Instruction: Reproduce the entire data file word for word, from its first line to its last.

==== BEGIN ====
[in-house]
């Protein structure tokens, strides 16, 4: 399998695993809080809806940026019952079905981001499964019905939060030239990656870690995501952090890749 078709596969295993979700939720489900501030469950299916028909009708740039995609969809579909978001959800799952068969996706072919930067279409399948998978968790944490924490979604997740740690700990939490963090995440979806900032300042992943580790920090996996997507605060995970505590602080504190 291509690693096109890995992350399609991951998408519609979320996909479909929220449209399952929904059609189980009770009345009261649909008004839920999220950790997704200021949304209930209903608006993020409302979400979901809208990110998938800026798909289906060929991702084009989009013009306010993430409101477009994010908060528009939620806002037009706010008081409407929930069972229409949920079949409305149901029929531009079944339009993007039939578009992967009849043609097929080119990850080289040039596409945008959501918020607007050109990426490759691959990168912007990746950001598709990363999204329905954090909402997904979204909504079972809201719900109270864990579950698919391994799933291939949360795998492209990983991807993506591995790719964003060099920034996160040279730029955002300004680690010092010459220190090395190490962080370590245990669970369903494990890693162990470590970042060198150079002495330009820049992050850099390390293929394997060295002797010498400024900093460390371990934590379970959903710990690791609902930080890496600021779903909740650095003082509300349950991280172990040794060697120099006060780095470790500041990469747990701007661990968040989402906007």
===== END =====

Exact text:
[in-house]
């Protein structure tokens, strides 16, 4: 399998695993809080809806940026019952079905981001499964019905939060030239990656870690995501952090890749 078709596969295993979700939720489900501030469950299916028909009708740039995609969809579909978001959800799952068969996706072919930067279409399948998978968790944490924490979604997740740690700990939490963090995440979806900032300042992943580790920090996996997507605060995970505590602080504190 291509690693096109890995992350399609991951998408519609979320996909479909929220449209399952929904059609189980009770009345009261649909008004839920999220950790997704200021949304209930209903608006993020409302979400979901809208990110998938800026798909289906060929991702084009989009013009306010993430409101477009994010908060528009939620806002037009706010008081409407929930069972229409949920079949409305149901029929531009079944339009993007039939578009992967009849043609097929080119990850080289040039596409945008959501918020607007050109990426490759691959990168912007990746950001598709990363999204329905954090909402997904979204909504079972809201719900109270864990579950698919391994799933291939949360795998492209990983991807993506591995790719964003060099920034996160040279730029955002300004680690010092010459220190090395190490962080370590245990669970369903494990890693162990470590970042060198150079002495330009820049992050850099390390293929394997060295002797010498400024900093460390371990934590379970959903710990690791609902930080890496600021779903909740650095003082509300349950991280172990040794060697120099006060780095470790500041990469747990701007661990968040989402906007």